OHA RELATED STRATEGIC PRIORITY
Hoʻokahua Waiwai, Economic Self-Sufficiency: To have choices and a sustainable future, Native Hawaiians will progress towards greater economic self-sufficiency. Learn more about the work we do at the Office of Hawaiian Affairs to create systemic change in Hoʻokahua Waiwai, Economic Self-Sufficiency.
Hawai‘i has the highest cost of living in the country, while Native Hawaiians have the lowest median family income in the state. Several factors contribute to Native Hawaiians’ lower incomes including larger household and family sizes and the attainment of fewer higher-education degrees. In 2011, the Median Family Income of Native Hawaiian and part-Hawaiians was $69,522 – 93.6% of the MFI of all Hawaiʻi residents. While Native Hawaiian and part-Hawaiian MFI rose 2.7% ($1,840) in 2011, the Hawaiʻi statewide MFI dipped slightly, resulting in a smaller gap between the two in 2011.
The Median Family Income, or MFI, provides a population measure of average family income in which 50% of incomes are higher, and 50% of incomes are lower. Income includes all earnings, assistance payments and pensions for a 12 month period, for all those in the family who are age 15 or older. For this strategic result, MFI data of Native Hawaiian and PartHawaiian is divided by the comparable Hawaiʻi State MFI statistic.Native Hawaiian median family income will equal 100% or greater than the Statewide median family income: 92% or greater than the Statewide median family income by 2018.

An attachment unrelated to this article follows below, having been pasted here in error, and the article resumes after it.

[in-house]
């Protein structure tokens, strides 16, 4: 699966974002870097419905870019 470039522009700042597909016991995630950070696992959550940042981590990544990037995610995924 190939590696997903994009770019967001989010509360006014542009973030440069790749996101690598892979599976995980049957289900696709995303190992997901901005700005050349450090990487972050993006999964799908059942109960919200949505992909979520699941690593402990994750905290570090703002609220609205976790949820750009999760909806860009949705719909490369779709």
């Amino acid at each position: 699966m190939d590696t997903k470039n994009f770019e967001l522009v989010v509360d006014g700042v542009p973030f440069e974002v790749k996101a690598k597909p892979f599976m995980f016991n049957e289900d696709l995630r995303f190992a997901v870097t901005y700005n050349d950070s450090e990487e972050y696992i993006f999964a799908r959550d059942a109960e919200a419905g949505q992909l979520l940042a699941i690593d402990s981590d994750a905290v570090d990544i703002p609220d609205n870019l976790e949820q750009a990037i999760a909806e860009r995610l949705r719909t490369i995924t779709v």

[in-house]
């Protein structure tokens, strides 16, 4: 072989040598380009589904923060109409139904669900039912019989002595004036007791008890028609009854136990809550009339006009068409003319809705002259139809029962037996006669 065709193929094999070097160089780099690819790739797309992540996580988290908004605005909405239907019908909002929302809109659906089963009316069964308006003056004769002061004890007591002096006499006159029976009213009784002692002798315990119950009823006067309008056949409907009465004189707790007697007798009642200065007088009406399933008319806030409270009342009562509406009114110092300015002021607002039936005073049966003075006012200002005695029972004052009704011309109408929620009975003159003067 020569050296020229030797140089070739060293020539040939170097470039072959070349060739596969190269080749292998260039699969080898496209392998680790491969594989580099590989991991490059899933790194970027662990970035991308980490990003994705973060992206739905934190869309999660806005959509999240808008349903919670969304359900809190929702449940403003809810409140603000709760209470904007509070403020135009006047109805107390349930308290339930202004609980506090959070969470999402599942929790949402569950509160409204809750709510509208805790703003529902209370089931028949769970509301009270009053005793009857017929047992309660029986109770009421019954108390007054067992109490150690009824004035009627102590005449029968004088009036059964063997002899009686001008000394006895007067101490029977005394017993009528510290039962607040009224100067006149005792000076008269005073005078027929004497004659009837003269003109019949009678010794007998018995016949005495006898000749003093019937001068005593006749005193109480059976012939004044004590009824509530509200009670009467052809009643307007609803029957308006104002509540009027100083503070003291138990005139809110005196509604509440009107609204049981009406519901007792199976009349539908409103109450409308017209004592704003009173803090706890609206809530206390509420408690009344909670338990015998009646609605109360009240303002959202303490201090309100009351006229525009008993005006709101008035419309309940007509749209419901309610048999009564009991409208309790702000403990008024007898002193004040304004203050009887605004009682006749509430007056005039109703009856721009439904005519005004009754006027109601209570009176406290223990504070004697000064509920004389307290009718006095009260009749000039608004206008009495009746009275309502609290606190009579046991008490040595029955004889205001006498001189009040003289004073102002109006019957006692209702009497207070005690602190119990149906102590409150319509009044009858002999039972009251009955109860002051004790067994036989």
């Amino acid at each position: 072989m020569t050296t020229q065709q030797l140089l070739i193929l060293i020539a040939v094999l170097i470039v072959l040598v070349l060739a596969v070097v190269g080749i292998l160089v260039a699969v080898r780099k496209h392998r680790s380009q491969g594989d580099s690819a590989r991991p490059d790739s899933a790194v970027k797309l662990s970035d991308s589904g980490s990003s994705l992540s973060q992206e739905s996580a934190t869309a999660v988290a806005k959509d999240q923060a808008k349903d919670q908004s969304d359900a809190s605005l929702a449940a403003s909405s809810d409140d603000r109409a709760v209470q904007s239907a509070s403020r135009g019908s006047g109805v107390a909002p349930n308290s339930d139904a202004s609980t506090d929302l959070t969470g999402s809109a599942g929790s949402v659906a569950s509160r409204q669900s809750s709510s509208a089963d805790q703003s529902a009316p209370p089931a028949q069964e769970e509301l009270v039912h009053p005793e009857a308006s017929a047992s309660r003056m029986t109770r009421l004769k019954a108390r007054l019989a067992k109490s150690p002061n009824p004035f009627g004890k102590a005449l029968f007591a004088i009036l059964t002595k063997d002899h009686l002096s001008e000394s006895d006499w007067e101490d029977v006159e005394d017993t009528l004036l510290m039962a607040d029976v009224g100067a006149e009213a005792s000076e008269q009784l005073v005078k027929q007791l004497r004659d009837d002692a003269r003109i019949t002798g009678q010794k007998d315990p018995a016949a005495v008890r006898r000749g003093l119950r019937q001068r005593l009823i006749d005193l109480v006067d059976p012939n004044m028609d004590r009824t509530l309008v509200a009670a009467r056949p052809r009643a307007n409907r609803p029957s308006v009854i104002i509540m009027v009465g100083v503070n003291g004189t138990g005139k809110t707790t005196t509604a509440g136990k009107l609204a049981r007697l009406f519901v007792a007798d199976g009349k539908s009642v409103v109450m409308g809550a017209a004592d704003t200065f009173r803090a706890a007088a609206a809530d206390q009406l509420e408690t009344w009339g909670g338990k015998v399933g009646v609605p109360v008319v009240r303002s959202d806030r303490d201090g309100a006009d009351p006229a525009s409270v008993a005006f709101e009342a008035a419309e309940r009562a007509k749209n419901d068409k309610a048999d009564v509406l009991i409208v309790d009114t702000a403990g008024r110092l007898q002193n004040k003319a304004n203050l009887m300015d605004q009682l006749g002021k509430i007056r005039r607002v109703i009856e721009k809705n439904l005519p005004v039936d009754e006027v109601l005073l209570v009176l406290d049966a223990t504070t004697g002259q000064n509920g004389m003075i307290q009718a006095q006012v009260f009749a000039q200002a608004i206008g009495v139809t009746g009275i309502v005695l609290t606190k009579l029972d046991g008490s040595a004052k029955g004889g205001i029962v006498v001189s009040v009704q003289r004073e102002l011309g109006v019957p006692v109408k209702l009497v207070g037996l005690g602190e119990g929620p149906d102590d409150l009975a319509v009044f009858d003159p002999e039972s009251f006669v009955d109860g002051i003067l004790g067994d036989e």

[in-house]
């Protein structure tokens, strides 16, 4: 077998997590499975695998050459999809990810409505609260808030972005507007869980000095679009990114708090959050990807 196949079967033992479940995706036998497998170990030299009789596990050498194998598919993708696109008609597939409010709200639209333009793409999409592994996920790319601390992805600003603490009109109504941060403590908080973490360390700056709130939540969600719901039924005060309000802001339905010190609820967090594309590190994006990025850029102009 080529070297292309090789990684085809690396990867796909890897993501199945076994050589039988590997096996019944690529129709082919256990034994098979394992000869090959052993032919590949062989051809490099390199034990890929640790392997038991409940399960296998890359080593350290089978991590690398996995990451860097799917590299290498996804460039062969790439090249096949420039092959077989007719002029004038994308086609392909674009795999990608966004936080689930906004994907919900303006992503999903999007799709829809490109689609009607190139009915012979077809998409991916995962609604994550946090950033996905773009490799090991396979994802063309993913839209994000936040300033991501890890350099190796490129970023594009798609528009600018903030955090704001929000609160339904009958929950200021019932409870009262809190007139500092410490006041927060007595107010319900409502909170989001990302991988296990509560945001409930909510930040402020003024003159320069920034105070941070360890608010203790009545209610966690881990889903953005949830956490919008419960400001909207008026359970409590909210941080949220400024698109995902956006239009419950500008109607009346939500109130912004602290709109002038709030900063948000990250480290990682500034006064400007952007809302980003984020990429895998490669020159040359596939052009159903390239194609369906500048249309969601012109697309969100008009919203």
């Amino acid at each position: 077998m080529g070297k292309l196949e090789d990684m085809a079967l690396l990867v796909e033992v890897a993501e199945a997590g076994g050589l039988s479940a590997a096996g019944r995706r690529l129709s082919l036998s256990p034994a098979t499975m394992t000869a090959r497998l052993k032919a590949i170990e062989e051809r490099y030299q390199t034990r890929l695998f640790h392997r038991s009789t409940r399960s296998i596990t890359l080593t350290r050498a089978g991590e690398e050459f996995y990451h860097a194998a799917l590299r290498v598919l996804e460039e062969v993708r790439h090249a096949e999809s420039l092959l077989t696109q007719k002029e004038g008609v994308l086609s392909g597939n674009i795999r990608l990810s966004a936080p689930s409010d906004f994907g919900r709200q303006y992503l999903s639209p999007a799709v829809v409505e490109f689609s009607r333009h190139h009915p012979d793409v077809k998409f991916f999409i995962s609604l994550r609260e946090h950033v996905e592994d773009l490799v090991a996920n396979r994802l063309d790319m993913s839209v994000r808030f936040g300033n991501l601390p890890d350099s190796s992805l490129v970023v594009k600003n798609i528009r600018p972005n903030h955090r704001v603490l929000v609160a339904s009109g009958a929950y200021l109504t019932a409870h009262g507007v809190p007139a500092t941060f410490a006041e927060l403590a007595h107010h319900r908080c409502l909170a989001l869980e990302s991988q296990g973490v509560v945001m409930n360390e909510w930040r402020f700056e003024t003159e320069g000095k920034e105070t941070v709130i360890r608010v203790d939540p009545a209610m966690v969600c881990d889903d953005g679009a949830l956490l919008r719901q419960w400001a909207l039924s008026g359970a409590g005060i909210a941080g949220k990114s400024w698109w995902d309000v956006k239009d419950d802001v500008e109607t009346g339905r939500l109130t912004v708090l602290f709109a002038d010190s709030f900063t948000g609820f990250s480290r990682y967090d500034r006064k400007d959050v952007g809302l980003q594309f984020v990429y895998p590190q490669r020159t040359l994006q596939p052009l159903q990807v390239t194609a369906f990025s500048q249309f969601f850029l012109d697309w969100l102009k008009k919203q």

Comparison of Median Monthly Mortgage Cost and Housing Affordability for Native Hawaiians by Family Type in Hawai`i
State of Hawaiʻi Population by Race/Ethnicity: 2011
OHA INVESTS IN THE COMMUNITY
To support Native Hawaiians building stability in their economic self-sufficiency, OHA solicits proposals every biennium to provide services that increase the percent of Native Hawaiian who improve their capacity to own or rent a home. In the years 2014-2015, OHA is working with four community organizations to specifically provide services to increase stability in housing for Native Hawaiians so they may be able to progress toward long-term economic self-sufficiency.
Goodwill Industries of Hawaii, Native Nations Education Foundation, Parents and Children Together, and the University of Hawaii currently provide more than 312 Native Hawaiians with career pathway assistance services to prepare and assist low and moderate income, underemployed, unemployed, or displaced Native
Hawaiians increase their incomes by expanding knowledge, skills, and abilities through completion of high school equivalency, vocational training, and/or two-year degree programs.
The target population for these services are persons of Native Hawaiian ancestry whose household income is at or below 300% of the Federal Poverty Guidelines for Hawai‘i in 2014.
To enhance access for all persons of Native Hawaiian ancestry to credit, capital, and financial services & skills so as to create jobs, wealth, and economic & social well-being for all the people of Hawai‘i, our Mālama Loan Program supports business, home imporvement, education, and debt consolidation.